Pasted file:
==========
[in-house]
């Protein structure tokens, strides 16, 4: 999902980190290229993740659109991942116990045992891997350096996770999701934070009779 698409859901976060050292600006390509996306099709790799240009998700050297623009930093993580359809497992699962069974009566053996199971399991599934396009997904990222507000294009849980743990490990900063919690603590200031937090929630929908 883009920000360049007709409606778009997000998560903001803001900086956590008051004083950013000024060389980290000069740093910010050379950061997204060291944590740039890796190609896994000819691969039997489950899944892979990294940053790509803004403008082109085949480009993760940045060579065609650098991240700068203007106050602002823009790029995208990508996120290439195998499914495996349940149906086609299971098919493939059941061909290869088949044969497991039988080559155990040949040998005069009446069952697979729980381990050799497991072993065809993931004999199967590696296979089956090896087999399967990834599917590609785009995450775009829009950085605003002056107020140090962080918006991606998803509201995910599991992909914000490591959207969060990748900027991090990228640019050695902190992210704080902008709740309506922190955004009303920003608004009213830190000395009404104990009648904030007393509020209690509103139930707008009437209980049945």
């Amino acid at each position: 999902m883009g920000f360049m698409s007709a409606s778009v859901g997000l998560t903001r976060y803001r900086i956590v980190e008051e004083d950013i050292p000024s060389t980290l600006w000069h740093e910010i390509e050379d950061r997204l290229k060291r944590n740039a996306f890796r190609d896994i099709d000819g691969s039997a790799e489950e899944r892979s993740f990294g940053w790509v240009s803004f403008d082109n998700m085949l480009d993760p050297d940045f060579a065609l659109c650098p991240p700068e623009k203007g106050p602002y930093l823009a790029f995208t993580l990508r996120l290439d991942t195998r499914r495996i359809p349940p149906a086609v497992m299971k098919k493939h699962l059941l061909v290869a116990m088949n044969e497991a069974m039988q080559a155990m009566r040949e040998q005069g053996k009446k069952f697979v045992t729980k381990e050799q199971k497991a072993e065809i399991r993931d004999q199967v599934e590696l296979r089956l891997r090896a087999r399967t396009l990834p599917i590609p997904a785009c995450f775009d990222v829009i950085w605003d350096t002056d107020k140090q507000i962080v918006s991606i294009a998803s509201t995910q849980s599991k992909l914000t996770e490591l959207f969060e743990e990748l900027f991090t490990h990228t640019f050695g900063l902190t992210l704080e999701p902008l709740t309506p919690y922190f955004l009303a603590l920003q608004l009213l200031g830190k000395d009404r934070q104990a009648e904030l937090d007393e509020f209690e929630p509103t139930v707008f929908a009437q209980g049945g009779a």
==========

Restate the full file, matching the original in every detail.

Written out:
[in-house]
């Protein structure tokens, strides 16, 4: 999902980190290229993740659109991942116990045992891997350096996770999701934070009779 698409859901976060050292600006390509996306099709790799240009998700050297623009930093993580359809497992699962069974009566053996199971399991599934396009997904990222507000294009849980743990490990900063919690603590200031937090929630929908 883009920000360049007709409606778009997000998560903001803001900086956590008051004083950013000024060389980290000069740093910010050379950061997204060291944590740039890796190609896994000819691969039997489950899944892979990294940053790509803004403008082109085949480009993760940045060579065609650098991240700068203007106050602002823009790029995208990508996120290439195998499914495996349940149906086609299971098919493939059941061909290869088949044969497991039988080559155990040949040998005069009446069952697979729980381990050799497991072993065809993931004999199967590696296979089956090896087999399967990834599917590609785009995450775009829009950085605003002056107020140090962080918006991606998803509201995910599991992909914000490591959207969060990748900027991090990228640019050695902190992210704080902008709740309506922190955004009303920003608004009213830190000395009404104990009648904030007393509020209690509103139930707008009437209980049945």
């Amino acid at each position: 999902m883009g920000f360049m698409s007709a409606s778009v859901g997000l998560t903001r976060y803001r900086i956590v980190e008051e004083d950013i050292p000024s060389t980290l600006w000069h740093e910010i390509e050379d950061r997204l290229k060291r944590n740039a996306f890796r190609d896994i099709d000819g691969s039997a790799e489950e899944r892979s993740f990294g940053w790509v240009s803004f403008d082109n998700m085949l480009d993760p050297d940045f060579a065609l659109c650098p991240p700068e623009k203007g106050p602002y930093l823009a790029f995208t993580l990508r996120l290439d991942t195998r499914r495996i359809p349940p149906a086609v497992m299971k098919k493939h699962l059941l061909v290869a116990m088949n044969e497991a069974m039988q080559a155990m009566r040949e040998q005069g053996k009446k069952f697979v045992t729980k381990e050799q199971k497991a072993e065809i399991r993931d004999q199967v599934e590696l296979r089956l891997r090896a087999r399967t396009l990834p599917i590609p997904a785009c995450f775009d990222v829009i950085w605003d350096t002056d107020k140090q507000i962080v918006s991606i294009a998803s509201t995910q849980s599991k992909l914000t996770e490591l959207f969060e743990e990748l900027f991090t490990h990228t640019f050695g900063l902190t992210l704080e999701p902008l709740t309506p919690y922190f955004l009303a603590l920003q608004l009213l200031g830190k000395d009404r934070q104990a009648e904030l937090d007393e509020f209690e929630p509103t139930v707008f929908a009437q209980g049945g009779a």